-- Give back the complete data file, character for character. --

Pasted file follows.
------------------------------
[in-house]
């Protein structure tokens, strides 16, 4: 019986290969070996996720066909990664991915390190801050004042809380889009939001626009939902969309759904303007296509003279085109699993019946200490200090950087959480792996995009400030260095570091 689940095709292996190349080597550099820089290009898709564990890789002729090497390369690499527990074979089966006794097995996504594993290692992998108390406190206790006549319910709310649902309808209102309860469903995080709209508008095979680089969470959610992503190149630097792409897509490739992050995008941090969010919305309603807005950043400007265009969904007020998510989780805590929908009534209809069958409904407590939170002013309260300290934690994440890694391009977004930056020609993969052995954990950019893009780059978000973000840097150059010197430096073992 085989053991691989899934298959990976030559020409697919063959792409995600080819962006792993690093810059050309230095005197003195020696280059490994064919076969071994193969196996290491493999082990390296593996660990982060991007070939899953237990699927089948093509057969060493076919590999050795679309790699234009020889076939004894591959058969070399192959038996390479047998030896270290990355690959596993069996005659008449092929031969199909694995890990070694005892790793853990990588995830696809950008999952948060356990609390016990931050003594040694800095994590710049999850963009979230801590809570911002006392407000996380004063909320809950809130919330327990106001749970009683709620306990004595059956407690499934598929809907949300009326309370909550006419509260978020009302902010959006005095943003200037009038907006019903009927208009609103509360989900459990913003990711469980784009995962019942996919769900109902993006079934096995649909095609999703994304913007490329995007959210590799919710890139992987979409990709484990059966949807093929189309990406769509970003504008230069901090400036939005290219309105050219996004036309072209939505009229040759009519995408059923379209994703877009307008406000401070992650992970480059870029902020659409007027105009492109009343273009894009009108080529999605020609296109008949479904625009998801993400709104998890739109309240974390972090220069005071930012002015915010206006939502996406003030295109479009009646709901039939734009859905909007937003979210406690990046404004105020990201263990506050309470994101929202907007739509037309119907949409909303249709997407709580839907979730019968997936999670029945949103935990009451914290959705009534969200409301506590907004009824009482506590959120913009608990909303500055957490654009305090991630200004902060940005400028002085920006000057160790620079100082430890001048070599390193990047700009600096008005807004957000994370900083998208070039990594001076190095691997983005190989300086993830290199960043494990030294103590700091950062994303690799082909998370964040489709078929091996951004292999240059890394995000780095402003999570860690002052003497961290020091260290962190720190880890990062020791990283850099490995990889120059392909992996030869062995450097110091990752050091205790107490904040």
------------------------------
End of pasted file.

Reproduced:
[in-house]
């Protein structure tokens, strides 16, 4: 019986290969070996996720066909990664991915390190801050004042809380889009939001626009939902969309759904303007296509003279085109699993019946200490200090950087959480792996995009400030260095570091 689940095709292996190349080597550099820089290009898709564990890789002729090497390369690499527990074979089966006794097995996504594993290692992998108390406190206790006549319910709310649902309808209102309860469903995080709209508008095979680089969470959610992503190149630097792409897509490739992050995008941090969010919305309603807005950043400007265009969904007020998510989780805590929908009534209809069958409904407590939170002013309260300290934690994440890694391009977004930056020609993969052995954990950019893009780059978000973000840097150059010197430096073992 085989053991691989899934298959990976030559020409697919063959792409995600080819962006792993690093810059050309230095005197003195020696280059490994064919076969071994193969196996290491493999082990390296593996660990982060991007070939899953237990699927089948093509057969060493076919590999050795679309790699234009020889076939004894591959058969070399192959038996390479047998030896270290990355690959596993069996005659008449092929031969199909694995890990070694005892790793853990990588995830696809950008999952948060356990609390016990931050003594040694800095994590710049999850963009979230801590809570911002006392407000996380004063909320809950809130919330327990106001749970009683709620306990004595059956407690499934598929809907949300009326309370909550006419509260978020009302902010959006005095943003200037009038907006019903009927208009609103509360989900459990913003990711469980784009995962019942996919769900109902993006079934096995649909095609999703994304913007490329995007959210590799919710890139992987979409990709484990059966949807093929189309990406769509970003504008230069901090400036939005290219309105050219996004036309072209939505009229040759009519995408059923379209994703877009307008406000401070992650992970480059870029902020659409007027105009492109009343273009894009009108080529999605020609296109008949479904625009998801993400709104998890739109309240974390972090220069005071930012002015915010206006939502996406003030295109479009009646709901039939734009859905909007937003979210406690990046404004105020990201263990506050309470994101929202907007739509037309119907949409909303249709997407709580839907979730019968997936999670029945949103935990009451914290959705009534969200409301506590907004009824009482506590959120913009608990909303500055957490654009305090991630200004902060940005400028002085920006000057160790620079100082430890001048070599390193990047700009600096008005807004957000994370900083998208070039990594001076190095691997983005190989300086993830290199960043494990030294103590700091950062994303690799082909998370964040489709078929091996951004292999240059890394995000780095402003999570860690002052003497961290020091260290962190720190880890990062020791990283850099490995990889120059392909992996030869062995450097110091990752050091205790107490904040």